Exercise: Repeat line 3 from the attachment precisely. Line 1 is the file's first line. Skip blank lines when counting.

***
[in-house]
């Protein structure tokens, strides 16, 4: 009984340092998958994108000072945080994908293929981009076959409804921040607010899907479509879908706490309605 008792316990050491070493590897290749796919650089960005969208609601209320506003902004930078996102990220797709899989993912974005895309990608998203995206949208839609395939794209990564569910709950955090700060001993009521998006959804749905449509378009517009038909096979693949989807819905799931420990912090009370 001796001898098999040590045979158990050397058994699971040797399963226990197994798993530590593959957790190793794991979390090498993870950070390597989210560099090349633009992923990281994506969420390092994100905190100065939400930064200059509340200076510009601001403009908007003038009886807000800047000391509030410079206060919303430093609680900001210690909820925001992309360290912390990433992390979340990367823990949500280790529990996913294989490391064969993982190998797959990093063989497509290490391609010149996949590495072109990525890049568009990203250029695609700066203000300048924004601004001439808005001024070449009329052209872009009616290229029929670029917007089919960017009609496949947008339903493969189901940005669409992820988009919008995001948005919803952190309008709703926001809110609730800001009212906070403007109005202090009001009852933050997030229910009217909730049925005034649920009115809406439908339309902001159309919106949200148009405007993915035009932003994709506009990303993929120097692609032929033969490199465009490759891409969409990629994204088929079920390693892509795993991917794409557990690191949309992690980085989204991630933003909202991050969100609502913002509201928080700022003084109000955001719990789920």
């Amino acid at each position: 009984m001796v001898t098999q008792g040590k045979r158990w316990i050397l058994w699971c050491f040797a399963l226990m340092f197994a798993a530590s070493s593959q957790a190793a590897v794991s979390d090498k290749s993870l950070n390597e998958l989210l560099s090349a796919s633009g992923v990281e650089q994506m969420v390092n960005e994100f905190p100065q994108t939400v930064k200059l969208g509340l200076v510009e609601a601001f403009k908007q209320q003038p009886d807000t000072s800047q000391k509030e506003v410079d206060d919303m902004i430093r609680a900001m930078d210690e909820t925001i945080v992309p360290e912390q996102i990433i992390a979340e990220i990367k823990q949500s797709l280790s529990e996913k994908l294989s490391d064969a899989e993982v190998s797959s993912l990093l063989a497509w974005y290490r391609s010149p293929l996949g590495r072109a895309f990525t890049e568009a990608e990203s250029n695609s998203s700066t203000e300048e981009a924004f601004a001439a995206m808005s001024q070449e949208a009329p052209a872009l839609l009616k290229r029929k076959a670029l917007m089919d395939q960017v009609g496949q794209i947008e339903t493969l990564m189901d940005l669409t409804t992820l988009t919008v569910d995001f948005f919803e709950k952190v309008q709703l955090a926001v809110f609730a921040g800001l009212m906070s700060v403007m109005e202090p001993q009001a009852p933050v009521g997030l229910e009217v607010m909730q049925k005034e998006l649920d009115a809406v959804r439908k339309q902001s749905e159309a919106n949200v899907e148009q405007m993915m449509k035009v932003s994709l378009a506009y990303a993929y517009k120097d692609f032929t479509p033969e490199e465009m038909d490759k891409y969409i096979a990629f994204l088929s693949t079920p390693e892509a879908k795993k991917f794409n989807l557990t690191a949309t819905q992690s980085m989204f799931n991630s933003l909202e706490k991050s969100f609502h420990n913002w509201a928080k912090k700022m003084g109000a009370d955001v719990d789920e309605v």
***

């Amino acid at each position: 009984m001796v001898t098999q008792g040590k045979r158990w316990i050397l058994w699971c050491f040797a399963l226990m340092f197994a798993a530590s070493s593959q957790a190793a590897v794991s979390d090498k290749s993870l950070n390597e998958l989210l560099s090349a796919s633009g992923v990281e650089q994506m969420v390092n960005e994100f905190p100065q994108t939400v930064k200059l969208g509340l200076v510009e609601a601001f403009k908007q209320q003038p009886d807000t000072s800047q000391k509030e506003v410079d206060d919303m902004i430093r609680a900001m930078d210690e909820t925001i945080v992309p360290e912390q996102i990433i992390a979340e990220i990367k823990q949500s797709l280790s529990e996913k994908l294989s490391d064969a899989e993982v190998s797959s993912l990093l063989a497509w974005y290490r391609s010149p293929l996949g590495r072109a895309f990525t890049e568009a990608e990203s250029n695609s998203s700066t203000e300048e981009a924004f601004a001439a995206m808005s001024q070449e949208a009329p052209a872009l839609l009616k290229r029929k076959a670029l917007m089919d395939q960017v009609g496949q794209i947008e339903t493969l990564m189901d940005l669409t409804t992820l988009t919008v569910d995001f948005f919803e709950k952190v309008q709703l955090a926001v809110f609730a921040g800001l009212m906070s700060v403007m109005e202090p001993q009001a009852p933050v009521g997030l229910e009217v607010m909730q049925k005034e998006l649920d009115a809406v959804r439908k339309q902001s749905e159309a919106n949200v899907e148009q405007m993915m449509k035009v932003s994709l378009a506009y990303a993929y517009k120097d692609f032929t479509p033969e490199e465009m038909d490759k891409y969409i096979a990629f994204l088929s693949t079920p390693e892509a879908k795993k991917f794409n989807l557990t690191a949309t819905q992690s980085m989204f799931n991630s933003l909202e706490k991050s969100f609502h420990n913002w509201a928080k912090k700022m003084g109000a009370d955001v719990d789920e309605v």